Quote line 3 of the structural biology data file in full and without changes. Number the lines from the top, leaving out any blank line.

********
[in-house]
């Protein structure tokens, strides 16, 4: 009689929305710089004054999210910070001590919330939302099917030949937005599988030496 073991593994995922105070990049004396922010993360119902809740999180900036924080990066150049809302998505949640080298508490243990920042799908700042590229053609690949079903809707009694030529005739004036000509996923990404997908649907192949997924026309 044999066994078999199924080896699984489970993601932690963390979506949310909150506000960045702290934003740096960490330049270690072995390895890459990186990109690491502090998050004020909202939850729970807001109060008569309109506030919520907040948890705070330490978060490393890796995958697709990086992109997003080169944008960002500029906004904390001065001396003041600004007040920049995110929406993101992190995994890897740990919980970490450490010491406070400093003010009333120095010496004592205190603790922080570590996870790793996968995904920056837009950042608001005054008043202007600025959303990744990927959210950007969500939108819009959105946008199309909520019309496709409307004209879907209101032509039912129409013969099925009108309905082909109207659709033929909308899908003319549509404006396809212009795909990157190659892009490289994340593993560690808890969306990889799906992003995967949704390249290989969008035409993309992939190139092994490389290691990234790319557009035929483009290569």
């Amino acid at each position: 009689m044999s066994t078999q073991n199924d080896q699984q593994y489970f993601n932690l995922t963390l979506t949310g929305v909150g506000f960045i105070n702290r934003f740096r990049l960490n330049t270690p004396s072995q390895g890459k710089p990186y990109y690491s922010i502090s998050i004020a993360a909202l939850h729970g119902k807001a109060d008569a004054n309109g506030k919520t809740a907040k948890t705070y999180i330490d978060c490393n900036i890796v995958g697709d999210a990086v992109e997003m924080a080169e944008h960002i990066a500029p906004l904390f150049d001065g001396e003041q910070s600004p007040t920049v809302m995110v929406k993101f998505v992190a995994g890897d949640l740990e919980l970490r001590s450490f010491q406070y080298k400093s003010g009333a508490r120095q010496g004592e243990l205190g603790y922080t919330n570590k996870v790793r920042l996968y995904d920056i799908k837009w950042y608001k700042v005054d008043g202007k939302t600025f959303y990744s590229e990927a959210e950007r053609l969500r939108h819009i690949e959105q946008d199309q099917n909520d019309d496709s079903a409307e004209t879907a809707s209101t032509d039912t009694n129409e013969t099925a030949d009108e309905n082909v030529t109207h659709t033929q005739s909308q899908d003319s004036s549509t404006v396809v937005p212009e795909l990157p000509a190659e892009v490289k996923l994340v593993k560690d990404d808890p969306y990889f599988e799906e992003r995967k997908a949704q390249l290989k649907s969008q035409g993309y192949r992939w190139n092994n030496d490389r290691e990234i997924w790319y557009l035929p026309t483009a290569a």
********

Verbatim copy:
């Amino acid at each position: 009689m044999s066994t078999q073991n199924d080896q699984q593994y489970f993601n932690l995922t963390l979506t949310g929305v909150g506000f960045i105070n702290r934003f740096r990049l960490n330049t270690p004396s072995q390895g890459k710089p990186y990109y690491s922010i502090s998050i004020a993360a909202l939850h729970g119902k807001a109060d008569a004054n309109g506030k919520t809740a907040k948890t705070y999180i330490d978060c490393n900036i890796v995958g697709d999210a990086v992109e997003m924080a080169e944008h960002i990066a500029p906004l904390f150049d001065g001396e003041q910070s600004p007040t920049v809302m995110v929406k993101f998505v992190a995994g890897d949640l740990e919980l970490r001590s450490f010491q406070y080298k400093s003010g009333a508490r120095q010496g004592e243990l205190g603790y922080t919330n570590k996870v790793r920042l996968y995904d920056i799908k837009w950042y608001k700042v005054d008043g202007k939302t600025f959303y990744s590229e990927a959210e950007r053609l969500r939108h819009i690949e959105q946008d199309q099917n909520d019309d496709s079903a409307e004209t879907a809707s209101t032509d039912t009694n129409e013969t099925a030949d009108e309905n082909v030529t109207h659709t033929q005739s909308q899908d003319s004036s549509t404006v396809v937005p212009e795909l990157p000509a190659e892009v490289k996923l994340v593993k560690d990404d808890p969306y990889f599988e799906e992003r995967k997908a949704q390249l290989k649907s969008q035409g993309y192949r992939w190139n092994n030496d490389r290691e990234i997924w790319y557009l035929p026309t483009a290569a």